Creativity and Innovation
Creative Thinking: How is More of it Best Encouraged?
One of the most important traits of a workplace leader, creative thinking, is essentially the ability to think in new and different ways when applied to everyday problems. In this regard, contrary to popular belief, every leader can and should be creative, at least some of the time, and in this brief article we’ll explore how this might occur and where creative thinking, in general, might be applied.
Before we look at areas of application for creative thinking let’s initially focus on how we can become more creative and/or devote more time to this activity. The first thing to say is that creativity needs a leader to have time to think and reflect about his or her biggest and most challenging issues and problems. If this isn’t available (too much work or work life seems to be a mad rush from one task to the next) then the first change is to “carve out” some time every day to ask the question, “what are the alternative ways we might tackle the most pressing/important issues that we need to be considering?” And once we have committed some extra and regular time to his kind of thinking, the other skill set for every leader to develop is to start asking many more carefully considered questions and then engage in active listening, rather than making quick decisions and talking or issuing commands too hastily. This is somewhat counter-intuitive for many leaders, who often think they are there to appear confident and “call-the-shots”. However, this can stifle creativity and innovation, if done to excess, so a leader has to learn to curb this urge.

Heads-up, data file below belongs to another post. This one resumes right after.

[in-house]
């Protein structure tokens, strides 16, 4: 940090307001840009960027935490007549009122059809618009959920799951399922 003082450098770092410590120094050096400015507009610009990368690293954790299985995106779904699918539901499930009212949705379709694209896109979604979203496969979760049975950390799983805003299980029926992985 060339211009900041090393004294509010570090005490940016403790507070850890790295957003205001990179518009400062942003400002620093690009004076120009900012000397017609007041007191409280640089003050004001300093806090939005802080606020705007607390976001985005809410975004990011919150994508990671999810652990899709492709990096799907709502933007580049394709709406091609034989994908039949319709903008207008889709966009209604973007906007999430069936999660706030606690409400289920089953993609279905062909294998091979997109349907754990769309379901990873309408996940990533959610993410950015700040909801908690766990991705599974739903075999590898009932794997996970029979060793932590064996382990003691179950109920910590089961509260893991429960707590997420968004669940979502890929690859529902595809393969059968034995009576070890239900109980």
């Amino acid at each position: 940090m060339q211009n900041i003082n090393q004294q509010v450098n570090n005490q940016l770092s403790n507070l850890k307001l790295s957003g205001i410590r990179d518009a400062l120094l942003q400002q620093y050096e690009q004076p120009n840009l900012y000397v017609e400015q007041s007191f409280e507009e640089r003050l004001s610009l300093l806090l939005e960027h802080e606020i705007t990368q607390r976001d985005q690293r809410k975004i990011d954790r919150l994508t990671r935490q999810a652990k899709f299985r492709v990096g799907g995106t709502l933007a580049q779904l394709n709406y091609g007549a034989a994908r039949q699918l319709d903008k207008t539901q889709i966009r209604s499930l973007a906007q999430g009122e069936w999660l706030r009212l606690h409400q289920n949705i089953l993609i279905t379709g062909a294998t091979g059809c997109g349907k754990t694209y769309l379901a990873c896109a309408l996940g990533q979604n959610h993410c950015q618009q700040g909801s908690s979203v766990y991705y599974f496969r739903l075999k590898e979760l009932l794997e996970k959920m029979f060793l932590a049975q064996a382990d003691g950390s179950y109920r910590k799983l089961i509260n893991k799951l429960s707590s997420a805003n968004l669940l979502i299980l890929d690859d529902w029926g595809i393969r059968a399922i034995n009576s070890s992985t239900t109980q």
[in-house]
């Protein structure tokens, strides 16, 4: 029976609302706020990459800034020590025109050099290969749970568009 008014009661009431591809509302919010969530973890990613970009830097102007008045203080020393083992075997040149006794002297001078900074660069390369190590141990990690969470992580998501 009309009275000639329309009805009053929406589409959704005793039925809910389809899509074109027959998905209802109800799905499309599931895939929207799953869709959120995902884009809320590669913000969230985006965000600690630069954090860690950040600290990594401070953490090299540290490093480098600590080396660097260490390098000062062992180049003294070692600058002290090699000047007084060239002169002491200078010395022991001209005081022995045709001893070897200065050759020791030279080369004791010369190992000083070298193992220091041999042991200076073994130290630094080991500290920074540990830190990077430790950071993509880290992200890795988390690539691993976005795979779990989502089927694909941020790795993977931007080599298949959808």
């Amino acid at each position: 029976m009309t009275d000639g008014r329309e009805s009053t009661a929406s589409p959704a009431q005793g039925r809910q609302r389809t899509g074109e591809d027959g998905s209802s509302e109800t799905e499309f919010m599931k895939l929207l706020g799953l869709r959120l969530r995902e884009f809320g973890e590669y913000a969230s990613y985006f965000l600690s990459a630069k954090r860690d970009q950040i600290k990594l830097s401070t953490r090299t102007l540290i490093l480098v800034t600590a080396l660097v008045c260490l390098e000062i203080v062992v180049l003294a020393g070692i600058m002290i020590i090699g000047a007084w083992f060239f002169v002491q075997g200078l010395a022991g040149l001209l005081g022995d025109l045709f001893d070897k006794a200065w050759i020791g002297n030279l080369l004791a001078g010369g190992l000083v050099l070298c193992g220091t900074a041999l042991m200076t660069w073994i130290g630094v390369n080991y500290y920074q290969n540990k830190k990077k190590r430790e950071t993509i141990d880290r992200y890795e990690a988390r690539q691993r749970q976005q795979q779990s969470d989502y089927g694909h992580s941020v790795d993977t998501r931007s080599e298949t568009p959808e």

So if we now have more time and a more listening and question-oriented approach to what areas should we broadly apply our creative thinking?
Being more creative about better marketing, customer acquisition and service
Although marketing and customer acquisition will very much depend upon the size of an organization, the industry or sector in which it operates and how mature or long it has been around, there is always some room for creativity or new ways of doing things differently or better in this realm. This is mainly because customer expectations change and there is always competition (some of whom are new and some of whom change their approach to customers too). Creative thinking and questions here are therefore best aimed at what customers want and how well these needs are actually being met. If the answer is not well enough the discussion can quickly turn to creative ways to change the situation.
Being more creative about employee/team well-being